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I'm looking for a way to pass different options as a parameter to a method. Let's assume that a user can choose any or all of 6 options or any subset of them. So he could choose all options, only option 1, 2 & 4, only option 1, 3, 5 & 6 etc...

How do I pass this around effectively?

I was thinking of using an Enum since you can do bitwise additions, but I'm missing the next pieces of the puzzle to go from there:

Could my method then become something like:

public void Foo(byte selectedOptions)
{
   // How do I check whether an option has been selected??
   if (selectedOptions >= Option.Whatever) DoThis();
}

So you see I'm kind of stuck on the bitwise comparisons and I wonder if this is even the right way...

What I don't want to do is:

public void Foo(bool option1Selected, bool option2Selected, etc...);

Ideas?

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5 Answers

up vote 5 down vote accepted

Go with enum Flags

[Flags]
public enum FlagTest
{
    None = 0x0,
    Flag1 = 0x1,
    Flag2 = 0x2,
    Flag3 = 0x4
}

For selecting multiple options use bitwise or

FlagTest testItem = FlagTest.Flag1 | FlagTest.Flag2;

To check if a flag is selected use bitwise and

if ((testItem & FlagTest.Flag1) == FlagTest.Flag1)
{
     // Do something
}
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1  
Thanks, this is what I was looking for. –  Davio Jun 21 '12 at 10:14
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User params keyword:

public void Foo(params string[] options);

then you can pass unlimited string params to the function, and read them in the string[] array.

Or using enum(which IMHO is the better way):

[Flags]
public enum MyEnum {
    Value1 = 1,
    Value2 = 2,
    Value3 = 4,
    Value4 = 8,
    Value5 = 16,
    Value6 = 32,
}
public void Foo(MyEnum value){
    if (value & MyEnum.Value1 > 0){
        // we have Value1 passed
    }
}

and call this as:

Foo(MyEnum.Value1 | MyEnum.Value4 | MyEnum.Value10);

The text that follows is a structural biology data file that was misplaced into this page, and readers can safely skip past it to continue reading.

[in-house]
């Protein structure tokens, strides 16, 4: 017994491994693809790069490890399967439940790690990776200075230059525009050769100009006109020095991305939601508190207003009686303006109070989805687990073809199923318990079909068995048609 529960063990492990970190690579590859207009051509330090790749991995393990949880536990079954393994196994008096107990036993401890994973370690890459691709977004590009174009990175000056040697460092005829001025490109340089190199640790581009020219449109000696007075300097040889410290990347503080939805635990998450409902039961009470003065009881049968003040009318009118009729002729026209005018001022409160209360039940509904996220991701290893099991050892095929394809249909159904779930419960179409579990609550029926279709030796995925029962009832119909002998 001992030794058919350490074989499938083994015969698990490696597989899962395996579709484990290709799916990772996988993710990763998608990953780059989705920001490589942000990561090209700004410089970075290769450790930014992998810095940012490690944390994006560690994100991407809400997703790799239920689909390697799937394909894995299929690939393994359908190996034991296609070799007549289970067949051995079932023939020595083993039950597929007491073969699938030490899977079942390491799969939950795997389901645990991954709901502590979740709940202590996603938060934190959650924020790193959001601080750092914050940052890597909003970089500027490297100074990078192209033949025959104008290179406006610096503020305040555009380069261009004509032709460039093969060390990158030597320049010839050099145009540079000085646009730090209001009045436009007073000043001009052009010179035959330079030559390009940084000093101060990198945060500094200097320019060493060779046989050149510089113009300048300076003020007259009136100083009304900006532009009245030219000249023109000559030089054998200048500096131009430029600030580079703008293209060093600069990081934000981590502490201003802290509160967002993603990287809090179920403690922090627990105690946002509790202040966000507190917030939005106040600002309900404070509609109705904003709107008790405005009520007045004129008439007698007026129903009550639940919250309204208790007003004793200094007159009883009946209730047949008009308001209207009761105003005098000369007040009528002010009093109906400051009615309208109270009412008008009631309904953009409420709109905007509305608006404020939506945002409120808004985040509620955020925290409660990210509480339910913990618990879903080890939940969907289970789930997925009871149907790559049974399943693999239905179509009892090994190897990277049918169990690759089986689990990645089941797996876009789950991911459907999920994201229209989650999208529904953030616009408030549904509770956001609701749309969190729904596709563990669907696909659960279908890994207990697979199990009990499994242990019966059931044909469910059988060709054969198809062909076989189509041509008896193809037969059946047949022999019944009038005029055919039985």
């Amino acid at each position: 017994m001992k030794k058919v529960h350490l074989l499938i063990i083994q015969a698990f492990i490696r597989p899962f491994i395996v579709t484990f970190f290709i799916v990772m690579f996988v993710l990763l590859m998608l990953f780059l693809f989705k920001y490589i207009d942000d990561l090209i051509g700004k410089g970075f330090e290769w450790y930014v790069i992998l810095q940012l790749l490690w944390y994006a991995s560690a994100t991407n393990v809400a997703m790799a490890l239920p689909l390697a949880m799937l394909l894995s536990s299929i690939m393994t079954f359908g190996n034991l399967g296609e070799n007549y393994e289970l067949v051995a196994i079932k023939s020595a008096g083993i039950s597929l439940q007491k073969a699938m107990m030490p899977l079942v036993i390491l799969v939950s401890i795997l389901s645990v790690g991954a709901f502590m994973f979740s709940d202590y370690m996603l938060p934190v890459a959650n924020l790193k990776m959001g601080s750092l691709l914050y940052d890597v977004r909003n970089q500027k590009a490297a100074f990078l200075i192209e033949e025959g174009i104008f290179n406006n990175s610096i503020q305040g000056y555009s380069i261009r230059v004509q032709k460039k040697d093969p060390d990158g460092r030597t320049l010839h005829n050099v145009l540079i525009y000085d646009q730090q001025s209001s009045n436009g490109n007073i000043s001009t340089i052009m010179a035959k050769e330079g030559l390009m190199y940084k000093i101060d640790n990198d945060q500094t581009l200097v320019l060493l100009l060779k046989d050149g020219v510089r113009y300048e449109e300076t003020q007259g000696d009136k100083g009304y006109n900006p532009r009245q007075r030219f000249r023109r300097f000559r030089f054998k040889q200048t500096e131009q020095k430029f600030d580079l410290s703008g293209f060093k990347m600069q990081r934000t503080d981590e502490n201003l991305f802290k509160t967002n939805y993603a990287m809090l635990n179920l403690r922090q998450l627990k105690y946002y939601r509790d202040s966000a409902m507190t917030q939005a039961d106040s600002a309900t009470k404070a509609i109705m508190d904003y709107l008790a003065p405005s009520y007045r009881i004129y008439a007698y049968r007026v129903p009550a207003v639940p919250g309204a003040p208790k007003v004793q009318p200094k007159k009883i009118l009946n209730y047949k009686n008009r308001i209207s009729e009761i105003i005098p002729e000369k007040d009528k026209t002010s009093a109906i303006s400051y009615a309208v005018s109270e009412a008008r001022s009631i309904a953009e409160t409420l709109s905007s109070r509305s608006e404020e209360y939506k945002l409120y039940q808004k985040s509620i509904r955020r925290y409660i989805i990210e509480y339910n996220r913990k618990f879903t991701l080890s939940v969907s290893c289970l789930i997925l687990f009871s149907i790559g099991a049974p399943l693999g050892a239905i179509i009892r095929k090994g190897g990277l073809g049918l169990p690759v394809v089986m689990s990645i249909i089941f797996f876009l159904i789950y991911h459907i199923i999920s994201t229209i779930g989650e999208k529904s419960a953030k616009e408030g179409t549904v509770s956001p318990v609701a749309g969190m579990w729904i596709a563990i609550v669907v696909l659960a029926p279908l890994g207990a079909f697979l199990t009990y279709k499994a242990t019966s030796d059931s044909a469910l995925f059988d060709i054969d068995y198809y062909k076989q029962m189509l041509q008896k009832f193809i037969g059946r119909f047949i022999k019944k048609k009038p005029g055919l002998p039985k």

Enum values should not be sequential - like 1,2,3,4,5, but flag values - 2^x.

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2  
With .NET 4 you can also use if (value.HasFlag(MyEnum.value1)). –  Henrik Jun 21 '12 at 10:08
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You want to AND your flags

public void Foo(Option selectedOptions) 
{
  if ((selectedOptions & Option.Whatever)>0) 
  {
     // whatever
  }
}

You also should decorate your enum with [Flags]

eg:

[Flags]
public enum Option
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Should be OR to set and AND to see if set. Not exactly clear in your answer. –  Tony Hopkinson Jun 21 '12 at 10:07
    
No, it should be AND :) OR would always be true. –  podiluska Jun 21 '12 at 10:09
    
See what I mean. Foo(OptionA | OptionB) {if selectOptions & OptionA ... –  Tony Hopkinson Jun 21 '12 at 11:24
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Traditionally there were a couple of ways to achieve what you're describing. The first would be to define a struct:

public class FooOptions
{
    bool Fizz;
    bool Buzz;
    bool Boom;
}

... and then the caller of your method would pass an instance of that with the appropriate fields set to true.

Flag enums were another solution:

public enum FooOptions
{
    Fizz = 1,
    Buzz = 2,
    Boom = 4,
}

... which you'd then test using something like:

if ((options & FooOptions.Fizz) == FooOptions.Fizz) { ... }

Nowadays, however, C# has optional and named parameters, which means your final approach (the one you didn't want to do) would be the most sensible:

public void Foo(bool fizz = false, bool buzz = false, bool boom = false)
{
    ...
}

... which you could then call with any permutation of parameters, like:

Foo(fizz: true, boom: true);
Foo(buzz: true);
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with your named parameter solution, how would you pass around the parameters within the solution? Surely this ties it to the individual method call? –  podiluska Jun 21 '12 at 10:06
    
An individual method call is all the question was asking about. If you had to persist the options across the lifetime of the app then yes, a class (or some sort of persistent store) is a much more sensible approach. –  Matt Hamilton Jun 21 '12 at 10:15
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You can use HashSet<YourEnum> to hold a set of options.

public void Foo(HashSet<YourEnum> selectedOptions)
{
    if(selectedOptions.Contains(YourEnum.Option1))
        DoSomething();
}

Using just enum is fine but to me Contains() method is more readable way of testing for an option.

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